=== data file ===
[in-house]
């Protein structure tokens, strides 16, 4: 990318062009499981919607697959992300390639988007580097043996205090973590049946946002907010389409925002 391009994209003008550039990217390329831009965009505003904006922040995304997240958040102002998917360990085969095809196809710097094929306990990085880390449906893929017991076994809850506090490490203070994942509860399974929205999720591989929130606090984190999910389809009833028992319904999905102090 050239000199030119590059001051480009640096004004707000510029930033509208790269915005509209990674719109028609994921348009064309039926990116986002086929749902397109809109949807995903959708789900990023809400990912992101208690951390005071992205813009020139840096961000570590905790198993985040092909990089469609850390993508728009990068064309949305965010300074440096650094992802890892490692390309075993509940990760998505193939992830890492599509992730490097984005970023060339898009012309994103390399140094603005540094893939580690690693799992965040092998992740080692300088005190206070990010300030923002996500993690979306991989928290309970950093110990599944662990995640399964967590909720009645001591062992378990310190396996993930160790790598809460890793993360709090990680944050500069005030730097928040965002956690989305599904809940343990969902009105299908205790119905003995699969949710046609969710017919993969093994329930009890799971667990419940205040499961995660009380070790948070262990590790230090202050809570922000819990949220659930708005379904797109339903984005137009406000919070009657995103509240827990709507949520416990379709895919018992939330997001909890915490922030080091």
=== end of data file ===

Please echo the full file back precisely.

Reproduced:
[in-house]
């Protein structure tokens, strides 16, 4: 990318062009499981919607697959992300390639988007580097043996205090973590049946946002907010389409925002 391009994209003008550039990217390329831009965009505003904006922040995304997240958040102002998917360990085969095809196809710097094929306990990085880390449906893929017991076994809850506090490490203070994942509860399974929205999720591989929130606090984190999910389809009833028992319904999905102090 050239000199030119590059001051480009640096004004707000510029930033509208790269915005509209990674719109028609994921348009064309039926990116986002086929749902397109809109949807995903959708789900990023809400990912992101208690951390005071992205813009020139840096961000570590905790198993985040092909990089469609850390993508728009990068064309949305965010300074440096650094992802890892490692390309075993509940990760998505193939992830890492599509992730490097984005970023060339898009012309994103390399140094603005540094893939580690690693799992965040092998992740080692300088005190206070990010300030923002996500993690979306991989928290309970950093110990599944662990995640399964967590909720009645001591062992378990310190396996993930160790790598809460890793993360709090990680944050500069005030730097928040965002956690989305599904809940343990969902009105299908205790119905003995699969949710046609969710017919993969093994329930009890799971667990419940205040499961995660009380070790948070262990590790230090202050809570922000819990949220659930708005379904797109339903984005137009406000919070009657995103509240827990709507949520416990379709895919018992939330997001909890915490922030080091």